Qualifying Service and Unfair Dismissal

Summary

The Employment Appeal Tribunal (EAT) overturned an Employment Tribunal decision in Lancaster and Duke Ltd v Ms V Wileman and held that the effective date of summary termination of an employee’s employment contract was not extended by the employee’s right to the statutory minimum notice, taking them over the two year service and so entitling them to bring an unfair dismissal claim, where their employer dismissed them for a gross misconduct offence.

Facts

The Claimant worked as a Recruitment Manager for a small employment agency (the “Respondent”). The Claimant was dismissed for gross misconduct (in relation to incidents of unacceptable behaviour towards colleagues and a third party), just 2 days before she reached 2 years’ service which is usually required in order to be eligible to claim unfair dismissal.

Outcome

The Claimant brought an unfair dismissal claim in the Employment Tribunal relying on the provisions in the Employment Rights Act (ERA) 1996 which allows the applicable statutory minimum notice period to be added for the purposes of calculating whether an employee has the necessary 2 years’ service to qualify in bringing an unfair dismissal claim.

The Claimant argued that the statutory minimum notice period of one week should have been added onto her termination date so as to take her over the qualifying period for unfair dismissal. The Respondent argued that, as the Claimant had been dismissed for gross misconduct, she was not entitled to add on the statutory notice period.

The Tribunal found in favour of the Claimant but this decision was overturned by the EAT which found that the provisions of the ERA did not prevent employers giving no notice to employees in cases of gross misconduct and the provisions enabling statutory minimum notice to be added did not apply.

The case has been remitted to the Tribunal to make findings of fact as to whether the employee had committed gross misconduct (GM) with the EAT commenting that the Tribunal had not specifically made a finding whether the Claimant was guilty of GM and therefore the issue needed to be further considered by the Tribunal.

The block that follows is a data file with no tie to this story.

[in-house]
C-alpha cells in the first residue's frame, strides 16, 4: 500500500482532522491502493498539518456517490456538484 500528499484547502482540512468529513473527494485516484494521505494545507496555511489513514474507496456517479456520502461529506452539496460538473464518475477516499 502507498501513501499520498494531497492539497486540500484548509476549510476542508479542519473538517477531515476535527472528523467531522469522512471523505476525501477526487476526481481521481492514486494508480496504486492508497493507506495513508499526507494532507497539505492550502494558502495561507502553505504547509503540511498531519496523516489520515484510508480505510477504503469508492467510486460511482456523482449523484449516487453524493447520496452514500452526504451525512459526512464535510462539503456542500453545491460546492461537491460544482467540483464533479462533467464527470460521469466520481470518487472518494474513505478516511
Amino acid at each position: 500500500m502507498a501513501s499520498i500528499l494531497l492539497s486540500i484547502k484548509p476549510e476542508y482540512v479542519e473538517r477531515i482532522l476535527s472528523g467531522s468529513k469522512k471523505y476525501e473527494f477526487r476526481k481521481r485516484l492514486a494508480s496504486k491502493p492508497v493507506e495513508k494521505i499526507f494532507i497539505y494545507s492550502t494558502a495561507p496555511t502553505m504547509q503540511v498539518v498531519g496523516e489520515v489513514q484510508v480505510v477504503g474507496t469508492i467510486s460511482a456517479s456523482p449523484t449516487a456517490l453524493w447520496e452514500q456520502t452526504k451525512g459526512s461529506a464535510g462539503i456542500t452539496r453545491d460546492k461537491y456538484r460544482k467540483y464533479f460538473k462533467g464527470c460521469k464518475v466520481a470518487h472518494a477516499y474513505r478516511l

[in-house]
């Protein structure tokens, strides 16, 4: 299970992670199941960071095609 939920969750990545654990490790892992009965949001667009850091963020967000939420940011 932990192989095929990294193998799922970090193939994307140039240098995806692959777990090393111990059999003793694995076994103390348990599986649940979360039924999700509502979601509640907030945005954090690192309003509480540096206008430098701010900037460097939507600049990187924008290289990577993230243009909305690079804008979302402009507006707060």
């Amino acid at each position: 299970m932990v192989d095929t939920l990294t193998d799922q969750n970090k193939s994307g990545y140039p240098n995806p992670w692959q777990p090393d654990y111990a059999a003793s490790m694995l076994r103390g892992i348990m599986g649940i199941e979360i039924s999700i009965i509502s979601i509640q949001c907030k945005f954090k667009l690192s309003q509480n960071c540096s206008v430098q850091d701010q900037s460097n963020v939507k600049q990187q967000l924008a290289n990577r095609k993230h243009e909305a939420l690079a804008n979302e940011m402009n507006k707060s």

Implications for Employers

This is a welcome decision for employers who may awkwardly find themselves in a position where they have summarily dismissed an employee who is close to achieving two years’ qualifying service. Where an employer dismisses an employee for gross misconduct, the employee will not be able to add on the statutory notice period to bring them over the two years for them to qualify bringing an unfair dismissal claim in the Employment Tribunal.

In this case, there appeared to be a question mark as to whether the misconduct did constitute gross misconduct so employers should therefore ensure they are absolutely certain when deciding whether a misconduct offence does amount to gross misconduct, especially when the employee is close to the two year service mark.

The law and practice referred to in this article or webinar has been paraphrased or summarised. It might not be up-to-date with changes in the law and we do not guarantee the accuracy of any information provided at the time of reading. It should not be construed or relied upon as legal advice in relation to a specific set of circumstances.

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